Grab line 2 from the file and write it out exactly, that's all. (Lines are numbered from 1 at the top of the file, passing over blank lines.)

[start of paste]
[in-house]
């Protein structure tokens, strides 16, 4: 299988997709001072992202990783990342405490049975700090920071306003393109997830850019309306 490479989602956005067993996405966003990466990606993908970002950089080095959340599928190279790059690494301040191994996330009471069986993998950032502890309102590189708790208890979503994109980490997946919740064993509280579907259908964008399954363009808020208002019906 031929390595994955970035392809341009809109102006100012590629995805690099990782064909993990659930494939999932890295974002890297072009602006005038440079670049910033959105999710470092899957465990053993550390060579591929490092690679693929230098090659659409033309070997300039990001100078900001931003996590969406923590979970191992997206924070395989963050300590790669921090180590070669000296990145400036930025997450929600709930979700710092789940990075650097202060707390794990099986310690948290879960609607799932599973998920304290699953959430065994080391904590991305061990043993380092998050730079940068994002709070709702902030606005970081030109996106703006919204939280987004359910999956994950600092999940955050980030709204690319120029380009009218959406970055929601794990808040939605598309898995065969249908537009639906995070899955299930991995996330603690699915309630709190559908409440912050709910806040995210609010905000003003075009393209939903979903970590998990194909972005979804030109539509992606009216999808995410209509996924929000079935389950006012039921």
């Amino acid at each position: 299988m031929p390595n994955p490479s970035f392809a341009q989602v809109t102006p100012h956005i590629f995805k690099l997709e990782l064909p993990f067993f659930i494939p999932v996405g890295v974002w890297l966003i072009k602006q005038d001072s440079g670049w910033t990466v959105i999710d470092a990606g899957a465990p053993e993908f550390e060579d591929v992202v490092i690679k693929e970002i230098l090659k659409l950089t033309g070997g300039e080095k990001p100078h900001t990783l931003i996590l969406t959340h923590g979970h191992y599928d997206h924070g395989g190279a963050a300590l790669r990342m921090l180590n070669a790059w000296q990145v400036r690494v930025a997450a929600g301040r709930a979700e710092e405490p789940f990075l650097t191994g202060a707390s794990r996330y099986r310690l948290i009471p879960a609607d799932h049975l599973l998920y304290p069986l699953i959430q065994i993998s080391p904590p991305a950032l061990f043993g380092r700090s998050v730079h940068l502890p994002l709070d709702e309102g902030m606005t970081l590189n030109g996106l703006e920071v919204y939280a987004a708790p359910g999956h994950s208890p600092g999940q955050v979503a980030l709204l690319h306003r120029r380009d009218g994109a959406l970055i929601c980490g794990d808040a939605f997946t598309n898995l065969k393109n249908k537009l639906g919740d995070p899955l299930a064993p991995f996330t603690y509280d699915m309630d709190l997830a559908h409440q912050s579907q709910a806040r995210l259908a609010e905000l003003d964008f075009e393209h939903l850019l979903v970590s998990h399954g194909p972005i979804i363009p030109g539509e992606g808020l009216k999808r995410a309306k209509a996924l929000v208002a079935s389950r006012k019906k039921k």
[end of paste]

């Protein structure tokens, strides 16, 4: 299988997709001072992202990783990342405490049975700090920071306003393109997830850019309306 490479989602956005067993996405966003990466990606993908970002950089080095959340599928190279790059690494301040191994996330009471069986993998950032502890309102590189708790208890979503994109980490997946919740064993509280579907259908964008399954363009808020208002019906 031929390595994955970035392809341009809109102006100012590629995805690099990782064909993990659930494939999932890295974002890297072009602006005038440079670049910033959105999710470092899957465990053993550390060579591929490092690679693929230098090659659409033309070997300039990001100078900001931003996590969406923590979970191992997206924070395989963050300590790669921090180590070669000296990145400036930025997450929600709930979700710092789940990075650097202060707390794990099986310690948290879960609607799932599973998920304290699953959430065994080391904590991305061990043993380092998050730079940068994002709070709702902030606005970081030109996106703006919204939280987004359910999956994950600092999940955050980030709204690319120029380009009218959406970055929601794990808040939605598309898995065969249908537009639906995070899955299930991995996330603690699915309630709190559908409440912050709910806040995210609010905000003003075009393209939903979903970590998990194909972005979804030109539509992606009216999808995410209509996924929000079935389950006012039921």